The Wind Engineering and Experimental Aerodynamics (WEEA) Program at ISU focuses on the study of fluid-structure interaction problems that include, mainly the detrimental effects of wind on civil and mechanical structures, and the environment, and a wide range of aerospace-related research.
Tornados, thunderstorm outflows, and frontal winds that occur in most of the U.S. mainland and hurricanes that make landfall along the U.S. coastline cause about 70% of the total insured loss due to all natural hazards in the United States. For example, each year an average of 800-1000 tornados occur and cause 80 deaths, 1500 injuries, and $850 million worth of damage, whereas thunderstorms cause an estimated property damage of $1.4 billion/year in the U.S. The state of Iowa and other central states are particularly vulnerable to these types of wind.Iowa is 9th most prone tornado state with an average of approximately $50 million of damages every year.
The primary goal of wind engineering research in this program is to conduct comprehensive studies of near-ground winds generated by tornados, thunderstorms, hurricanes and gust fronts and assess their damaging effects on built structures and developed lands (including farmland), with the purpose of improving their design to reduce damaging effects. Wind Engineering is a multi-disciplinary field of study that requires involvement of researchers from various departments of engineering, environmental and atmospheric sciences, economics, statistics and architecture. Tools such as wind tunnels and computational fluid dynamics, combined with analytical and statistical methods, are used to solve the relevant problems.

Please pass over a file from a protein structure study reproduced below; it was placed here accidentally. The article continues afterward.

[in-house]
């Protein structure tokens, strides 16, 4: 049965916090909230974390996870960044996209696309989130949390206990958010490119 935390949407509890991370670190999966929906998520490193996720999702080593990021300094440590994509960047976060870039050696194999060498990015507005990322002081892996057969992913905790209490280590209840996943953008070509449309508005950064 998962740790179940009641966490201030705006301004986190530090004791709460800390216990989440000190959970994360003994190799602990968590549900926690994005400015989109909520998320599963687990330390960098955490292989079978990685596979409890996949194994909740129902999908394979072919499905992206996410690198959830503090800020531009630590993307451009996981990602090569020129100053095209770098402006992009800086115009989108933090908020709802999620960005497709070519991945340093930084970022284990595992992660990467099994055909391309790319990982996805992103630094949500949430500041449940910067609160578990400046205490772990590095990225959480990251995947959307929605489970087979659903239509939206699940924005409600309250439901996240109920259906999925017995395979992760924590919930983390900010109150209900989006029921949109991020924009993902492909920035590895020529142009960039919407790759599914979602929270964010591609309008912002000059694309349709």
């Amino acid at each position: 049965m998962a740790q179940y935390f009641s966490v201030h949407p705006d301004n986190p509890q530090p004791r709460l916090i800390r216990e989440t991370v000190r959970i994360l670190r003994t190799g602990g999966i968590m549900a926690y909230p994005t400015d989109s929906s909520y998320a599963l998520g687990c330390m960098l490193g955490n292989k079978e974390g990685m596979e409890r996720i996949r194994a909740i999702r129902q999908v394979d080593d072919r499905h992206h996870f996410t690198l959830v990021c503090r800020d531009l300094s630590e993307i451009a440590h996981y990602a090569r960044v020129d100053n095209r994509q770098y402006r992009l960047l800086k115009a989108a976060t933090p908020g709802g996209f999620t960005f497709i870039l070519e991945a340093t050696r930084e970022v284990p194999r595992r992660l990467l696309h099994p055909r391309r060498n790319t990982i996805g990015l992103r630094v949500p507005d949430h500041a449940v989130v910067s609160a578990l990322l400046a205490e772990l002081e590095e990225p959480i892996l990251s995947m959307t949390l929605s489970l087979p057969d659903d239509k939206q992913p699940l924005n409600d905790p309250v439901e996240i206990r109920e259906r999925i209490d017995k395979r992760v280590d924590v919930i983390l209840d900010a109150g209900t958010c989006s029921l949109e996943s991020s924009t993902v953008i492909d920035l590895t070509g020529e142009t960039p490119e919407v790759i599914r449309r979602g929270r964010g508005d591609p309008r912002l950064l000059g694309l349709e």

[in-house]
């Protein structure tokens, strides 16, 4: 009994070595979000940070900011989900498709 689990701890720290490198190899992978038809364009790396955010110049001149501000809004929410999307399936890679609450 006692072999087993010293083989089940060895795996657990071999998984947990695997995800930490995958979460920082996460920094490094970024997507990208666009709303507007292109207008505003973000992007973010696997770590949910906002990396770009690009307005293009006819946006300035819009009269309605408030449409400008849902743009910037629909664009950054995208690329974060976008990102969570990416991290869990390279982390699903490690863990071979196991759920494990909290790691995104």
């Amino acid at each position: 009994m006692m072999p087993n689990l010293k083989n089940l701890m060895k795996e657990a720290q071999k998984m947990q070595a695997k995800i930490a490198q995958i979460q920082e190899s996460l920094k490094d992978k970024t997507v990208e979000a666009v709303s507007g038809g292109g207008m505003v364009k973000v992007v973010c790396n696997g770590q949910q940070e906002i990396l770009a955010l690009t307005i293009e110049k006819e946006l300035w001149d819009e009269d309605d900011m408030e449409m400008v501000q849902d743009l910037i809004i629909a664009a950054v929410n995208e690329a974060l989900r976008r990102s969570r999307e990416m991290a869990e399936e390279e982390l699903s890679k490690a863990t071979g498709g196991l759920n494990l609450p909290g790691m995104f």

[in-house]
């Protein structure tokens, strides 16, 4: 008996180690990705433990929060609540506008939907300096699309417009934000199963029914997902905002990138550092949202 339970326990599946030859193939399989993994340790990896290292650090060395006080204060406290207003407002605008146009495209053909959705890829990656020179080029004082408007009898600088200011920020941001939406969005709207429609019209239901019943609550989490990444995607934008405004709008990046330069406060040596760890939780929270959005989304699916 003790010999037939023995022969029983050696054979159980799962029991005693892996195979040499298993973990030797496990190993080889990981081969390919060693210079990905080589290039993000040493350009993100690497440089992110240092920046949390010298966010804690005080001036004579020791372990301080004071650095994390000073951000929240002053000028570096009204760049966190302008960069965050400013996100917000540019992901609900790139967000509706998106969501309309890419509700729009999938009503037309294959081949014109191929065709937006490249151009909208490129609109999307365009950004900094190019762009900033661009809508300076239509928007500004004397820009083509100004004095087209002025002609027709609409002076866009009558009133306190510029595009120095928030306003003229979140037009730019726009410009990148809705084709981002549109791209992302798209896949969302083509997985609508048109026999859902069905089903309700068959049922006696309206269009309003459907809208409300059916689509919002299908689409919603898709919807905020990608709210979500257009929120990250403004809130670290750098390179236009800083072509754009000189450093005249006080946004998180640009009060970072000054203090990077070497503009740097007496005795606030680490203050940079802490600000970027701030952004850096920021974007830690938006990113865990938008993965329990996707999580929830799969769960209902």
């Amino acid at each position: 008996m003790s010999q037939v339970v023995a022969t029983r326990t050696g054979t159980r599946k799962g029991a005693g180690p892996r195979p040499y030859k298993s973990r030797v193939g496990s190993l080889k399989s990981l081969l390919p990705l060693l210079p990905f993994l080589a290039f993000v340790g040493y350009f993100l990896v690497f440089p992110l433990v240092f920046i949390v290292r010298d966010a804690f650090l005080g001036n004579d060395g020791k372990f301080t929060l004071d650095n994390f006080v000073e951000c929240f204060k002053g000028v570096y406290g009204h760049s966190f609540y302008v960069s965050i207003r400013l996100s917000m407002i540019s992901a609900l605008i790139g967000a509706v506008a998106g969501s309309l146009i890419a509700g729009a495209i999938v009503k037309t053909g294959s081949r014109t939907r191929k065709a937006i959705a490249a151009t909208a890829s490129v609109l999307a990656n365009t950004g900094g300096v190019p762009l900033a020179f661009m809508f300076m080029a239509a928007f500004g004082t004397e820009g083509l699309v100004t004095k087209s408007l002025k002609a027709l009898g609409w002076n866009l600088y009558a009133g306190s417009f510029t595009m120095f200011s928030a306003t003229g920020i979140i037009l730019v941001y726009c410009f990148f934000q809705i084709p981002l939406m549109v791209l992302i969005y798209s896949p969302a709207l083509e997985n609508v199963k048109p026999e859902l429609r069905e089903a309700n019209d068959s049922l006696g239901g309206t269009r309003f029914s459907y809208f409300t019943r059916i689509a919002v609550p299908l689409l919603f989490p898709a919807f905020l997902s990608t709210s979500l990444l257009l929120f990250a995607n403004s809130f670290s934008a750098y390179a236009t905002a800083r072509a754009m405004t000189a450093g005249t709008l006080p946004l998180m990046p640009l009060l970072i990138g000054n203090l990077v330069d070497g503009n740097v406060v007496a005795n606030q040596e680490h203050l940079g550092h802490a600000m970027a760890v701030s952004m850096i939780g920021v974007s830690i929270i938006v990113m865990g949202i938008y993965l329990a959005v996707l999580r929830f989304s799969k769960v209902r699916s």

Experimental aerodynamics activities in the lab include the development of flow diagnostics tools and techniques and the design and testing of aircraft and aircraft components. The work in the lab utilizes the latest in thermal and optical (including PIV) diagnostic techniques and several other instruments. Outside of the typical aerospace activities, the lab has also been involved in various projects involving ground-vehicle aerodynamics.
The WEEA program at ISU is unique by virtue of its location in the Department of Aerospace Engineering. It gains from the synergism of the existing strengths of this department in solid, fluid and experimental mechanics, aerodynamics, vibrations and aeroelasticity, computational fluid dynamics, computational mechanics and composite structures – areas that are essential for its success. This program has received significant funding from the US National Science Foundation since its inception in 2000.